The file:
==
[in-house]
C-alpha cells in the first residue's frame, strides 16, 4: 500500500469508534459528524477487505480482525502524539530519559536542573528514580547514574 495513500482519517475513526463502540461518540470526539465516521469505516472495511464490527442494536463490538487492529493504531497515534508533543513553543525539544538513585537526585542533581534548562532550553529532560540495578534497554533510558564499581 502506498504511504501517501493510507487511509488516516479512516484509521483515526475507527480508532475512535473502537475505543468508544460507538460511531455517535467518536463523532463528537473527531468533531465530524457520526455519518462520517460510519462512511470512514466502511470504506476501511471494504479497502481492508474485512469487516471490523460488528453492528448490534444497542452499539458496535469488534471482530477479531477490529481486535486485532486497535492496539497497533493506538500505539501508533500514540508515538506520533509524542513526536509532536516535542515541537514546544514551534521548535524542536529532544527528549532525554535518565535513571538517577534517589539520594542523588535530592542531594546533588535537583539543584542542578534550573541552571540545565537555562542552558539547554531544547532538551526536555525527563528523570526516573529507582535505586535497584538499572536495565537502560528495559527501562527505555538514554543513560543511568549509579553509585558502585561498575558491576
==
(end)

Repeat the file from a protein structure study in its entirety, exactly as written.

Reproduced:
[in-house]
C-alpha cells in the first residue's frame, strides 16, 4: 500500500469508534459528524477487505480482525502524539530519559536542573528514580547514574 495513500482519517475513526463502540461518540470526539465516521469505516472495511464490527442494536463490538487492529493504531497515534508533543513553543525539544538513585537526585542533581534548562532550553529532560540495578534497554533510558564499581 502506498504511504501517501493510507487511509488516516479512516484509521483515526475507527480508532475512535473502537475505543468508544460507538460511531455517535467518536463523532463528537473527531468533531465530524457520526455519518462520517460510519462512511470512514466502511470504506476501511471494504479497502481492508474485512469487516471490523460488528453492528448490534444497542452499539458496535469488534471482530477479531477490529481486535486485532486497535492496539497497533493506538500505539501508533500514540508515538506520533509524542513526536509532536516535542515541537514546544514551534521548535524542536529532544527528549532525554535518565535513571538517577534517589539520594542523588535530592542531594546533588535537583539543584542542578534550573541552571540545565537555562542552558539547554531544547532538551526536555525527563528523570526516573529507582535505586535497584538499572536495565537502560528495559527501562527505555538514554543513560543511568549509579553509585558502585561498575558491576